A future IoT network is expected to support a wide range of heterogeneous equipment/sensors in areas such as e-health and industrial control. In high-density deployment scenarios such as an industrial internet system, reliable communication links with low latency are difficult because of the latency of the system involved. Using the information offered by the application, the data from IoT nodes of two types, the high-priority nodes and low-priority nodes, allocate different MAC layer properties to provide priority channel access mechanisms for data processing with the heart of the cloud. Then, before sending the aggregated data to the cloud, using a separate low-priority, high-level queue, the m/G/1 preemptive queue model is adopted. The results show that, in comparison with the nonpriority regime, the basic method proposed in this paper can significantly improve the timing and reliability of an IoT system.

Conclusion

In this paper, we propose a secure and efficient PPDA solution for IoT systems based on an XaaS architecture. Our scheme greatly reduces the time of resource consumption. In addition, by taking advantage of edge computing, ES-PPDA can effectively transfer complex cryptographic operations to ES while minimizing the real-time cost. We select an M/G/1 queuing model to optimize the system performance. This optimization can be applied to an XaaS architecture IoT, for example, a smart grid. Experimental results show that the scheme is unassailable under the security model we defined. Performance evaluation experiments proved that the scheme is lightweight and highly efficient. However, our approach is somewhat vulnerable to malicious users such as ESs. Subsequently, we plan to make our security model robust.

Availability of data and materials

The datasets generated during and/or analyzed during the current study are available from the corresponding author upon reasonable request.

Abbreviations

PPDA:

Privacy-protection data aggregation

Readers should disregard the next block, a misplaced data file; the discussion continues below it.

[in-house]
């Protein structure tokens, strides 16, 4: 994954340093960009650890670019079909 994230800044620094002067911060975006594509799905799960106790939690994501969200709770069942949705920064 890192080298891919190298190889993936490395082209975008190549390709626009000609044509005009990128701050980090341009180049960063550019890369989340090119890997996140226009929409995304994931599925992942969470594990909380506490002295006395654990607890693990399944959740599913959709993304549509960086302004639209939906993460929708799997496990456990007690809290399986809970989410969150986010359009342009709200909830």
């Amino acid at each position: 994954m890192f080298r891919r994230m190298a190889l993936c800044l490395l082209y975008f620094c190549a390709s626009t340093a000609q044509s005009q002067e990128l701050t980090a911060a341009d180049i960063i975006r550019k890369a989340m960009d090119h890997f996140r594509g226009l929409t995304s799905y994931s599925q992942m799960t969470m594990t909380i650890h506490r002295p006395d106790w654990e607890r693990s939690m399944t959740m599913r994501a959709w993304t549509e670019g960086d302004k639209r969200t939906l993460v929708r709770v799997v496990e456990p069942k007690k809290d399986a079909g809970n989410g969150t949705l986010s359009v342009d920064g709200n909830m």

IoT:

Internet of Things

XaaS:

Anything as a service

ES:

Edge server

SD:

Smart IoT device

TA:

Trust agency

CC:

Control center

Q-SDH:

q-strong Diffie-Hellman

DTCH:

Double trapdoor chameleon hash

ES-PPDA:

Efficient and secure PPDA

ND:

Normal data

ED:

Event data

CH:

Channel

CSMA/CA:

Carrier-sense multiple access with collision avoidance

CCA:

Clear channel assessment

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Acknowledgments

The authors wish to acknowledge Prof. Yulin Wang for his help with the paper structure and methodology.

Funding

The research received no funds.

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Authors and Affiliations

Authors

Contributions

Quan Chen: data curation, formal analysis, investigation, and methodology. Liangshun Wu: software, validation, visualization, and writing. Congshi Jiang: conceptualization, ideas, funding acquisition, project administration, resource allocation, and supervision. All authors reviewed the manuscript. The author(s) read and approved the final manuscript.

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Correspondence to Congshi Jiang.

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Chen, Q., Wu, L. & Jiang, C. ES-PPDA: an efficient and secure privacy-protected data aggregation scheme in the IoT with an edge-based XaaS architecture. J Cloud Comp 11, 20 (2022). https://doi.org/10.1186/s13677-022-00295-5

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Keywords

  • XaaS
  • Data aggregation
  • The internet of things
  • Security